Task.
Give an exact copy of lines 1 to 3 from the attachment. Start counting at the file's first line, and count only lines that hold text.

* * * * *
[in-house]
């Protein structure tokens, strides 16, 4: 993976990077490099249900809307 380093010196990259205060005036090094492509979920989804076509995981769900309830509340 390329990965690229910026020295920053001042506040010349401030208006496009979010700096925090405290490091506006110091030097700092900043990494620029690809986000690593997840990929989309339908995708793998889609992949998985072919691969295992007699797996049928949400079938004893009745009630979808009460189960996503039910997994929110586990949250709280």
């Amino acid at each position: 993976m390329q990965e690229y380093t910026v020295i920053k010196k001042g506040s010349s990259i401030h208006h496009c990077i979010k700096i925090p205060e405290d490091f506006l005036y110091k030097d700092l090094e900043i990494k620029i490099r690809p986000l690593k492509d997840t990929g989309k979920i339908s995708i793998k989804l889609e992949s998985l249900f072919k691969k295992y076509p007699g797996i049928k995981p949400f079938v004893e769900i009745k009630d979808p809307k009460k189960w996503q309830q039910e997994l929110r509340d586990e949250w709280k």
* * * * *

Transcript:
[in-house]
């Protein structure tokens, strides 16, 4: 993976990077490099249900809307 380093010196990259205060005036090094492509979920989804076509995981769900309830509340 390329990965690229910026020295920053001042506040010349401030208006496009979010700096925090405290490091506006110091030097700092900043990494620029690809986000690593997840990929989309339908995708793998889609992949998985072919691969295992007699797996049928949400079938004893009745009630979808009460189960996503039910997994929110586990949250709280």
């Amino acid at each position: 993976m390329q990965e690229y380093t910026v020295i920053k010196k001042g506040s010349s990259i401030h208006h496009c990077i979010k700096i925090p205060e405290d490091f506006l005036y110091k030097d700092l090094e900043i990494k620029i490099r690809p986000l690593k492509d997840t990929g989309k979920i339908s995708i793998k989804l889609e992949s998985l249900f072919k691969k295992y076509p007699g797996i049928k995981p949400f079938v004893e769900i009745k009630d979808p809307k009460k189960w996503q309830q039910e997994l929110r509340d586990e949250w709280k």